Asked about the feedback on Peace Road Russia activities, Mr. Samko said that the DPRK Agency in Moscow welcomed the efforts of the organizers and invited them to connect the DPRK once again to their planned route. He also said that UPF-Russia currently is planning a huge Peace Road event from Europe through the Balkans, Russia and all the way to Asia.
Mr. Jacques Marion, the co-chair of UPF for Europe and the Middle East, concluded both the final session and the July 2021 International Leadership Conference. Throughout the eight sessions, he said, esteemed speakers from different fields of expertise, cultures and religions offered their wisdom, giving hope for Korean reunification.
He announced a third series of webinars from August 19 to 21 on the theme of economic development and peace, and on the impact of worldviews on conflict resolution on the Korean Peninsula.
Dr. Michael Balcomb, the regional president of FFWPU for Europe and the Middle East, offered closing remarks. He explained that the problems we experience in the world haven’t changed much throughout history. He likened the border between North and South Korea to the path of the famous Hadrian’s Wall, which is the route of the 2021 Peace Road in the UK. With roughly the same length as the Korean border, Hadrian’s Wall divided the island of Great Britain 2,000 years ago.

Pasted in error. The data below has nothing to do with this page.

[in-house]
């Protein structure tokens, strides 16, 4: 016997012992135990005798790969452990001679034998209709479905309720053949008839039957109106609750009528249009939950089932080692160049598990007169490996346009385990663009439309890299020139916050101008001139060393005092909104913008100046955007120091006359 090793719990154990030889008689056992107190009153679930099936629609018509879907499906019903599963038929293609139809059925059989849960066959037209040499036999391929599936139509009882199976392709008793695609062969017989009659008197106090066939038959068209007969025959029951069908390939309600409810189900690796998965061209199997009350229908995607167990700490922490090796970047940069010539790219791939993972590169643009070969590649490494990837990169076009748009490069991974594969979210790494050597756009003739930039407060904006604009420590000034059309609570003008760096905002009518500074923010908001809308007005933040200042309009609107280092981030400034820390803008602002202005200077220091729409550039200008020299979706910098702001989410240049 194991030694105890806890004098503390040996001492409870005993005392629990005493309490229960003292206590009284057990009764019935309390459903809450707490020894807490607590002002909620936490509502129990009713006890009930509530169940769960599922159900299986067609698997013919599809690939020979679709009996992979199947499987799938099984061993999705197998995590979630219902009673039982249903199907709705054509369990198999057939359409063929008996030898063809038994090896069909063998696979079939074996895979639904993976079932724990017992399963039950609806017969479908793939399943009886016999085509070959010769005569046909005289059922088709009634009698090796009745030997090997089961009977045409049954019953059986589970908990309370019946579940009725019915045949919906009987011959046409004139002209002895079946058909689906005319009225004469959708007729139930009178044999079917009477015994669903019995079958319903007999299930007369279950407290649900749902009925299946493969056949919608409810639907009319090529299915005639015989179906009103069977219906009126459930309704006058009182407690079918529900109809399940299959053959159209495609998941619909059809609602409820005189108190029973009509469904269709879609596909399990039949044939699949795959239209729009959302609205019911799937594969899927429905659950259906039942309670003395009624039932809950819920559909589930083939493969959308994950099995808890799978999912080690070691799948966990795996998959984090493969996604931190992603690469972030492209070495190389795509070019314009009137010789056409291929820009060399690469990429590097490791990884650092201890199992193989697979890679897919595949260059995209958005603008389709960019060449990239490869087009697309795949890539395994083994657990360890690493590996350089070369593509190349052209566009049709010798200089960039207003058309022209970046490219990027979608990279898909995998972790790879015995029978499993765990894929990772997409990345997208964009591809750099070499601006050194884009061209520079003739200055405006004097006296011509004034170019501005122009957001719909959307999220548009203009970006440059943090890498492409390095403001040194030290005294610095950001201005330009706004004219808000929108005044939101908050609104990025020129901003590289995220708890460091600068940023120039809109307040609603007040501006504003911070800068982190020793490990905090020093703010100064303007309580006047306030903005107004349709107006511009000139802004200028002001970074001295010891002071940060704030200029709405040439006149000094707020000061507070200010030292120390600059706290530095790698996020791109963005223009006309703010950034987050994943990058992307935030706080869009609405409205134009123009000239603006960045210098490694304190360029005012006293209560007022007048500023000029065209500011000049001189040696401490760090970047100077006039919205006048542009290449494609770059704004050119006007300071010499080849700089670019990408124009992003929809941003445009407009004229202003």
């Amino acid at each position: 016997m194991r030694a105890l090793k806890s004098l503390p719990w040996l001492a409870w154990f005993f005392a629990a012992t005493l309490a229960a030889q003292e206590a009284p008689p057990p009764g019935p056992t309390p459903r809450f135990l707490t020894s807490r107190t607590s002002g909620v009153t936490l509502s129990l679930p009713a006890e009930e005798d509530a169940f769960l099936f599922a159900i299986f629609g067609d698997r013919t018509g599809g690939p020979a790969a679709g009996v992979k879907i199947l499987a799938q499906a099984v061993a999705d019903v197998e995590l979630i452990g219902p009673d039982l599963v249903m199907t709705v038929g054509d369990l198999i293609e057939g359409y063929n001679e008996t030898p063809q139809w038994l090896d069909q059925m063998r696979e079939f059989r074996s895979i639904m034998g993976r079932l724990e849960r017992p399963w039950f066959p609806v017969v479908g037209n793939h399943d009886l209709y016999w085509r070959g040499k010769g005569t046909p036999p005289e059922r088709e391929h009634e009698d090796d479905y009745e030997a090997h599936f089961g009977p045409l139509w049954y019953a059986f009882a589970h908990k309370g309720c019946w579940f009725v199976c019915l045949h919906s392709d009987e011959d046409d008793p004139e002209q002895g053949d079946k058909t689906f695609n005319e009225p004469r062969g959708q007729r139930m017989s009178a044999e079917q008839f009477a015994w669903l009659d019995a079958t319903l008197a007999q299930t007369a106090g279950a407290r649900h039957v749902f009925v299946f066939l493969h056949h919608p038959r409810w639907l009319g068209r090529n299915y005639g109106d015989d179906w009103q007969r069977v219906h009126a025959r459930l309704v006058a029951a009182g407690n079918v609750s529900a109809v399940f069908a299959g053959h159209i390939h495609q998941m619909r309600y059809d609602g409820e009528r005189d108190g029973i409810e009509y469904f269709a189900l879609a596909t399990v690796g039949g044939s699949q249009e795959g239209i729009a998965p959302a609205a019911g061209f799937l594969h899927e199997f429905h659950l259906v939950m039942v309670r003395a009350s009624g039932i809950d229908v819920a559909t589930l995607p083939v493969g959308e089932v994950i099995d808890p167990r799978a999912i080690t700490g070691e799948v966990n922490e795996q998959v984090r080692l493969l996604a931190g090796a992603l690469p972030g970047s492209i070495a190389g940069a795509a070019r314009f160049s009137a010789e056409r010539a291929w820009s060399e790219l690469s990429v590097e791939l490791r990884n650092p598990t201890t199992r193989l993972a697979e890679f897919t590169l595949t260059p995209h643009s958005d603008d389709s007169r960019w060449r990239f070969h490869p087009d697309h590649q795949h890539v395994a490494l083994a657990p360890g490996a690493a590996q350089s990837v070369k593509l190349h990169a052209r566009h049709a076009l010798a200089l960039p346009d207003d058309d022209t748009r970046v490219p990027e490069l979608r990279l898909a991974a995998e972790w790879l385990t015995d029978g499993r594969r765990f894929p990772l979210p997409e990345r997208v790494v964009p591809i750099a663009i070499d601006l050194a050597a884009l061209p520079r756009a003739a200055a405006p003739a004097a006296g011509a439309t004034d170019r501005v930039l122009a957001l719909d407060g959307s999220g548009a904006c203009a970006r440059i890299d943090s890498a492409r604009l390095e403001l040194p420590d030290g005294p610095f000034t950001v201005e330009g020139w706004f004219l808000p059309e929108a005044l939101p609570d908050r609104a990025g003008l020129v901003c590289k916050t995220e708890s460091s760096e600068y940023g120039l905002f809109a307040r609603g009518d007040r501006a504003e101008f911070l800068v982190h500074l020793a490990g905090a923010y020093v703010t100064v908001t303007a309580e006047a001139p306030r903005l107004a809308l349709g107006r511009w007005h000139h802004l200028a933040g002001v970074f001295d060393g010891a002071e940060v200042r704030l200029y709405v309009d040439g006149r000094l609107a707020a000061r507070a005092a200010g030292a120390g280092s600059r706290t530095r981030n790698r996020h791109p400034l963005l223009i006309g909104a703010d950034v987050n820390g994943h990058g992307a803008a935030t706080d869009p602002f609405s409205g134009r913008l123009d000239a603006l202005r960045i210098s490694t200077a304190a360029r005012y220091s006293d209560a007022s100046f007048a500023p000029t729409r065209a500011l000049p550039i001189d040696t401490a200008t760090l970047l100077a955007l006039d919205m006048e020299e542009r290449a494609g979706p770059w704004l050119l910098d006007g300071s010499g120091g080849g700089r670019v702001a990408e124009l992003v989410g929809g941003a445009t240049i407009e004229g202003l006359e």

Summarizing his realizations throughout the series of webinars, Dr. Balcomb explained that, without doubt, governments haven't accomplished much in bringing about peace on the Korean Peninsula. He emphasized however, that civil society groups—be they religious groups, humanitarian organizations, entrepreneurs, women, or the youth—should not be dismayed because of this and should not hesitate to take action for the noble cause.
According to the patterns we see, Dr. Balcomb said, hard-power efforts have made little difference; soft power is required with the necessary openness and dignity accorded to all sides. He stressed the importance of the cumulative efforts of all people that can bring about true difference and emphasized that we need to build bridges, not walls.
He explained that he had participated in a number of peace rallies in Berlin over the years, calling for the end to Germany’s division. He often felt his efforts were futile, but eventually the Berlin Wall came down. “Peace starts with me,” he said, quoting UPF co-founder Dr. Hak Ja Han Moon to conclude the ILC, saying that he believes our cumulative efforts, including those of UPF, are making a difference.